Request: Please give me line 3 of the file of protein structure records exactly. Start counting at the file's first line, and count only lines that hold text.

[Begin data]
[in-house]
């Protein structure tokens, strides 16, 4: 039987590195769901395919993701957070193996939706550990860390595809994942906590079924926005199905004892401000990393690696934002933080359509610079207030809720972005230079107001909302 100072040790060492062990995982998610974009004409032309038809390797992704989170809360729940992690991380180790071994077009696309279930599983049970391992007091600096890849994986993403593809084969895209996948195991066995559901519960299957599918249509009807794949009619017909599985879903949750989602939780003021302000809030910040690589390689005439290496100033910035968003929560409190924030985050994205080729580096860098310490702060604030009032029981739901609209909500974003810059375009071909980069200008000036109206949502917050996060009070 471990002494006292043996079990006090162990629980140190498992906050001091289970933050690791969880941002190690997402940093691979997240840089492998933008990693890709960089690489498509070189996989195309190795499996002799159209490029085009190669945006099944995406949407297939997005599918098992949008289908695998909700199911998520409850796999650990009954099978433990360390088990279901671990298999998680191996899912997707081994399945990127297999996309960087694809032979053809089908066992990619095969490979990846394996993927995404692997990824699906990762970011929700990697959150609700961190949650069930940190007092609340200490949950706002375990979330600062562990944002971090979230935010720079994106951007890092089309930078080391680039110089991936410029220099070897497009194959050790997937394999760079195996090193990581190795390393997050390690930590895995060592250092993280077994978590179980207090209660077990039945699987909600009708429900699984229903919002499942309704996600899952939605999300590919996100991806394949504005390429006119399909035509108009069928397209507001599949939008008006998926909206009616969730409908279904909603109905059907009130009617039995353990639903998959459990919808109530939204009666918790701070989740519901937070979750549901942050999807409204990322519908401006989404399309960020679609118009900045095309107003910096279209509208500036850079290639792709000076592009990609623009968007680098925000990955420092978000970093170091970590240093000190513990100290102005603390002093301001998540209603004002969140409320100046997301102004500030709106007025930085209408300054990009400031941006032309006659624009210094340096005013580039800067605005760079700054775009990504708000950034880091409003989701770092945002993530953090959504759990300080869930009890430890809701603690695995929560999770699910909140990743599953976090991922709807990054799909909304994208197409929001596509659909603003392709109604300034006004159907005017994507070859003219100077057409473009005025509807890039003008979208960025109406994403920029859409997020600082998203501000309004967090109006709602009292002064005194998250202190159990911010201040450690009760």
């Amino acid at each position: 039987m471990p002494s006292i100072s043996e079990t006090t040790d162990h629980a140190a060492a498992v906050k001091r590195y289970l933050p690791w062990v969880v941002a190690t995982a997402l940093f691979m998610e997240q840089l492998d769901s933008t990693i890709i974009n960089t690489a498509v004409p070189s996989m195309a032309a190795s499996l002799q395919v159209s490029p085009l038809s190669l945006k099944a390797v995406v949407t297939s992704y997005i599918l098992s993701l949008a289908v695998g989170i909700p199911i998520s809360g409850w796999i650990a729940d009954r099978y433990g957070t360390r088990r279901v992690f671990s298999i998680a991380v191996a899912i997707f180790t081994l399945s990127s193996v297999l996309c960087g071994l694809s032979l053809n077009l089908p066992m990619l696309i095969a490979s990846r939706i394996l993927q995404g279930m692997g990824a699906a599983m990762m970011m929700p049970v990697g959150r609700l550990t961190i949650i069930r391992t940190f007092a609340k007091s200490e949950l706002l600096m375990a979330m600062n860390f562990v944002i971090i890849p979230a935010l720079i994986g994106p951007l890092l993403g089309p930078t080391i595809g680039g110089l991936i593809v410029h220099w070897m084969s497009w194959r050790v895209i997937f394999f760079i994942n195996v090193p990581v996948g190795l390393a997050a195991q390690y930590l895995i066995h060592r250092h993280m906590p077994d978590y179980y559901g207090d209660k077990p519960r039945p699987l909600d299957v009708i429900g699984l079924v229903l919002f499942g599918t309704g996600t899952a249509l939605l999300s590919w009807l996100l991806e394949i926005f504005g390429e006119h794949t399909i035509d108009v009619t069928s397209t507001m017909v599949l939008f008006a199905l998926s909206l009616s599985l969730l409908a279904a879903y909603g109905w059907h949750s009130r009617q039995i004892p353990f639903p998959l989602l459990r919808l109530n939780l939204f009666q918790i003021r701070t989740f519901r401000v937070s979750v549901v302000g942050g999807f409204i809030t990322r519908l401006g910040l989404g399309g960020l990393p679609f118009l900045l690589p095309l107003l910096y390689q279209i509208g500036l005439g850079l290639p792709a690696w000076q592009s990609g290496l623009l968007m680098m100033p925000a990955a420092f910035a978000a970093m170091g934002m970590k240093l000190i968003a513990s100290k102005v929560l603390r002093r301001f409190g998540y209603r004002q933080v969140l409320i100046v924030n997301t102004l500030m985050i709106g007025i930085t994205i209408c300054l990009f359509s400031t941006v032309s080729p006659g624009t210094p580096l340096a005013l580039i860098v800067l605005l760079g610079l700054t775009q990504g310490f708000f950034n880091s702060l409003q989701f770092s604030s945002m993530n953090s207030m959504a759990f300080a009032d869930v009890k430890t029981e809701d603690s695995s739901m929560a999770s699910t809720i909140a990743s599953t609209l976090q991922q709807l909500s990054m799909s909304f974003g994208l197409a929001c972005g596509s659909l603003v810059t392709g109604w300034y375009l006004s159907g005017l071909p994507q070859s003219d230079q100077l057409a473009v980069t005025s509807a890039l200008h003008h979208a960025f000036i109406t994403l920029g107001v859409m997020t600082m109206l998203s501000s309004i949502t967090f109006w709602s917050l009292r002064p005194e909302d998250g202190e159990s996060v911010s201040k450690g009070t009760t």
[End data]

């Amino acid at each position: 039987m471990p002494s006292i100072s043996e079990t006090t040790d162990h629980a140190a060492a498992v906050k001091r590195y289970l933050p690791w062990v969880v941002a190690t995982a997402l940093f691979m998610e997240q840089l492998d769901s933008t990693i890709i974009n960089t690489a498509v004409p070189s996989m195309a032309a190795s499996l002799q395919v159209s490029p085009l038809s190669l945006k099944a390797v995406v949407t297939s992704y997005i599918l098992s993701l949008a289908v695998g989170i909700p199911i998520s809360g409850w796999i650990a729940d009954r099978y433990g957070t360390r088990r279901v992690f671990s298999i998680a991380v191996a899912i997707f180790t081994l399945s990127s193996v297999l996309c960087g071994l694809s032979l053809n077009l089908p066992m990619l696309i095969a490979s990846r939706i394996l993927q995404g279930m692997g990824a699906a599983m990762m970011m929700p049970v990697g959150r609700l550990t961190i949650i069930r391992t940190f007092a609340k007091s200490e949950l706002l600096m375990a979330m600062n860390f562990v944002i971090i890849p979230a935010l720079i994986g994106p951007l890092l993403g089309p930078t080391i595809g680039g110089l991936i593809v410029h220099w070897m084969s497009w194959r050790v895209i997937f394999f760079i994942n195996v090193p990581v996948g190795l390393a997050a195991q390690y930590l895995i066995h060592r250092h993280m906590p077994d978590y179980y559901g207090d209660k077990p519960r039945p699987l909600d299957v009708i429900g699984l079924v229903l919002f499942g599918t309704g996600t899952a249509l939605l999300s590919w009807l996100l991806e394949i926005f504005g390429e006119h794949t399909i035509d108009v009619t069928s397209t507001m017909v599949l939008f008006a199905l998926s909206l009616s599985l969730l409908a279904a879903y909603g109905w059907h949750s009130r009617q039995i004892p353990f639903p998959l989602l459990r919808l109530n939780l939204f009666q918790i003021r701070t989740f519901r401000v937070s979750v549901v302000g942050g999807f409204i809030t990322r519908l401006g910040l989404g399309g960020l990393p679609f118009l900045l690589p095309l107003l910096y390689q279209i509208g500036l005439g850079l290639p792709a690696w000076q592009s990609g290496l623009l968007m680098m100033p925000a990955a420092f910035a978000a970093m170091g934002m970590k240093l000190i968003a513990s100290k102005v929560l603390r002093r301001f409190g998540y209603r004002q933080v969140l409320i100046v924030n997301t102004l500030m985050i709106g007025i930085t994205i209408c300054l990009f359509s400031t941006v032309s080729p006659g624009t210094p580096l340096a005013l580039i860098v800067l605005l760079g610079l700054t775009q990504g310490f708000f950034n880091s702060l409003q989701f770092s604030s945002m993530n953090s207030m959504a759990f300080a009032d869930v009890k430890t029981e809701d603690s695995s739901m929560a999770s699910t809720i909140a990743s599953t609209l976090q991922q709807l909500s990054m799909s909304f974003g994208l197409a929001c972005g596509s659909l603003v810059t392709g109604w300034y375009l006004s159907g005017l071909p994507q070859s003219d230079q100077l057409a473009v980069t005025s509807a890039l200008h003008h979208a960025f000036i109406t994403l920029g107001v859409m997020t600082m109206l998203s501000s309004i949502t967090f109006w709602s917050l009292r002064p005194e909302d998250g202190e159990s996060v911010s201040k450690g009070t009760t």